It stinks that you have to find a way to deal with the totally valid resentment because, it appears, that your boss isn't holding people accountable.

    Why can't people just show up at work when they are supposed to and do their jobs? I will never understand why that's such a challenge to some people.

  2. Anonymous*

    Jamie thinks "Why can't people just show up at work when they are supposed to and do their jobs?" I think "Why can't I ever get any of these jobs where you get paid for not even showing up?" People complain about them often enough, they've gotta be out there!

    (just kidding of course… most days)

  3. Evil HR Lady*

    Anon–I'm with you. Maybe that's what I can say in job interviews: I'm looking for a job where I can totally slack off but the manager will be too wimpy to actually deal with it.


  4. Anonymous*

    I had a similar coworker when I was in retail management. She'd call and say she was going to be late, then late would turn into a full call-out. I just let her do it – our DM would call looking for her and when she wasn't around when she was scheduled, it eventually came to a head. Hopefully your boss will take some action – I know it's a miserable situation to be put in.

  5. Anonymous*

    If ANYONE has suggestions on how to screen for this issue of not-showing up for work, please let me know.

    I work in a call center, most of the folks we hire know what that type of environment is. And yet we still end up terminating people on a regular basis for not showing up for work.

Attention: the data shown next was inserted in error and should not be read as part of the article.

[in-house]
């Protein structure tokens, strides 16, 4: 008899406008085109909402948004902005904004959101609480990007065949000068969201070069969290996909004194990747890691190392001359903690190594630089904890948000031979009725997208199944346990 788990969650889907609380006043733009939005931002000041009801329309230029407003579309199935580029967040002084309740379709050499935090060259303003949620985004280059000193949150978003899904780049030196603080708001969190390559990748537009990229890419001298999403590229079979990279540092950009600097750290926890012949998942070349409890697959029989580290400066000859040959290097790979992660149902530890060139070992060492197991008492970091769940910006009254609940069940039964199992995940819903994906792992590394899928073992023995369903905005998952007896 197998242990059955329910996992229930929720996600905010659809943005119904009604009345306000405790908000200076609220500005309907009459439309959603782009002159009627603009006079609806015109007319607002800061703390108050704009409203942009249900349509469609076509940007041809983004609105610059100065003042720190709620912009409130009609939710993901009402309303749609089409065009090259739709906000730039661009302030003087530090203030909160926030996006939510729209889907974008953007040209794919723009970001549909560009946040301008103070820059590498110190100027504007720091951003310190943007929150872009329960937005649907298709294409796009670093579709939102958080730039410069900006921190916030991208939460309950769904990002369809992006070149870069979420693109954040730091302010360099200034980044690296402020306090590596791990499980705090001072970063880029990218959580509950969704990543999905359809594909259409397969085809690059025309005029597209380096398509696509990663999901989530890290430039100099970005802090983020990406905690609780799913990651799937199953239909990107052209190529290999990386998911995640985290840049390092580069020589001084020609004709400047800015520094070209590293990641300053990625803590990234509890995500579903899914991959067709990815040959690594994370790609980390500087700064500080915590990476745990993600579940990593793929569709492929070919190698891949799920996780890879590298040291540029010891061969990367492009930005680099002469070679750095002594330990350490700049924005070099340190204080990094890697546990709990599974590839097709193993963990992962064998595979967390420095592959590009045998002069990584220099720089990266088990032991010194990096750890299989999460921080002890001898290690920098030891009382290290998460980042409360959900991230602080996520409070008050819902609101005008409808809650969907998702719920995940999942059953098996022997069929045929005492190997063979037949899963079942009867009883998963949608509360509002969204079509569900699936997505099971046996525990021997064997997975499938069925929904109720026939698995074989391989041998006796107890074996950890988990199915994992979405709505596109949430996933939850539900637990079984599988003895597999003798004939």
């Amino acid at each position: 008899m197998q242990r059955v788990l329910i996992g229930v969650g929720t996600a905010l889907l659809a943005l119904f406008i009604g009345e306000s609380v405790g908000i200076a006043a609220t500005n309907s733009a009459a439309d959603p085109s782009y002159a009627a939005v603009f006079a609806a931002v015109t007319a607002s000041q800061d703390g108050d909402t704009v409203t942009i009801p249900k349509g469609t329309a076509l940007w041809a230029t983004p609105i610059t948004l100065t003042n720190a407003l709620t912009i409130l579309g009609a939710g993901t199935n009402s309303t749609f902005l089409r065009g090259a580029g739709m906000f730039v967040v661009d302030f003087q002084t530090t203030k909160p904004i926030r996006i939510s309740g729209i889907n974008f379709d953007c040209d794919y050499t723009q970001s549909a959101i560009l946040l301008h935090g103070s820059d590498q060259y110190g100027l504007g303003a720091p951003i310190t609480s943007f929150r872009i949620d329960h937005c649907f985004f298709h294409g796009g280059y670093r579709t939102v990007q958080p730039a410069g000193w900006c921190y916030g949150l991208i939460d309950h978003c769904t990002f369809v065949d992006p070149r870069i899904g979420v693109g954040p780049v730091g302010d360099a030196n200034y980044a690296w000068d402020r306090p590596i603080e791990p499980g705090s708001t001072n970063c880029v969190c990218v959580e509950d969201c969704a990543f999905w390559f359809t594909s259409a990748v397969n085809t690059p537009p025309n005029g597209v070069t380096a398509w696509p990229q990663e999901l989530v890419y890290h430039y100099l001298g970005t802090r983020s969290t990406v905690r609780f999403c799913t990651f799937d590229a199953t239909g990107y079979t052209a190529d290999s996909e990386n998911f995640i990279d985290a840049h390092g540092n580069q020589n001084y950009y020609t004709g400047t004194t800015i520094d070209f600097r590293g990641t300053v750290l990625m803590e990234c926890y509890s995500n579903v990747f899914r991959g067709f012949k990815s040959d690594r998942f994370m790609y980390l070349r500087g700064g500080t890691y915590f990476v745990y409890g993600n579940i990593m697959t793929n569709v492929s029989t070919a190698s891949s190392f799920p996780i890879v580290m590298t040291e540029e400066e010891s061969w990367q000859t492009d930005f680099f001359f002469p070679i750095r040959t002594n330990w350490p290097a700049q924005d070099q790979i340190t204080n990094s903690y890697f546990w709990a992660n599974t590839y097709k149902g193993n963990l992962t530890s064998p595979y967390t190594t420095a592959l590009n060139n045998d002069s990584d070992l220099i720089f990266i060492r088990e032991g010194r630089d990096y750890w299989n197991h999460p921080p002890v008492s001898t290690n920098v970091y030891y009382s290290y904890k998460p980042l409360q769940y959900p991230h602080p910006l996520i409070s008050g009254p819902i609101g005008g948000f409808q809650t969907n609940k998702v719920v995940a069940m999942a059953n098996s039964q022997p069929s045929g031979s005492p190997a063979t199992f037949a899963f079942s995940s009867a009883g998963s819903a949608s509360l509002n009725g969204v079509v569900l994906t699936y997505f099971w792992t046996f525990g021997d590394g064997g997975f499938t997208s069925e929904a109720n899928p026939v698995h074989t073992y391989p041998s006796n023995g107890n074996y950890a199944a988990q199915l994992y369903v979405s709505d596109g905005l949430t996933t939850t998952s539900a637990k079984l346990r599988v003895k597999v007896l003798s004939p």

Extremely frustrating!

    As a side note, we do everything we can to make it a fun place to work and whenever we do hire we have people recommending their friends to apply so I like to think it's not the environment.

  6. Jamie*

    If there is a way to screen for those who are internally rather than externally driven I am sure AAM knows it (I certainly do not).

    I do think most performance problems including going AWOL come down to how people approach their jobs far more than the job itself.

    I temped for quite a while when I was starting out – and some of those jobs were awful. But I showed up on time and did the best job I could because I wasn't doing it for them – I was doing it for me. I couldn't abide people thinking I was a slacker or incompetent, even though I would never see them again. Hire someone who will do a good job because of their own ego, and not as a favor to the company, and then at least there will be consistency.

    For what it's worth, when I was on the market I would never apply to a place that claimed to be a fun place to work. I interpreted that (rightly or wrongly) as being lax and not performance oriented – and I personally have to be in a performance oriented environment to find any job satisfaction.

    I'm not implying that your workplace is lax – just that the wording might be a red flag to those of us who love the days the metrics are published and loathe the birthday cakes and company picnics.

  7. Joey*

    I agree with alison's suggestion except the part about telling the boss how to handle the problem. Most bosses I know wouldn't want this type of unsolicited advice from a subordinate. This advice should come from their superiors or HR. Just stick to the part about how it the absence impacts your work. That's it.

  8. Anonymous*

    Ugh, I know how the OP feels, but I’m sorry to say that I’m glad I’m not the only to have to deal with a coworker who is completely unreliable.

    I must reiterate other comments – Why can’t people work when they say they can work and/or deal with the hours they are scheduled? For crying out loud, the economy sucks, and they have a job! They are apparently lucky they are working for bosses who don’t want to stand up to them and let them walk over everyone.

    Sorry to be so emotional, but this is what I have been dealing with for quite some time now.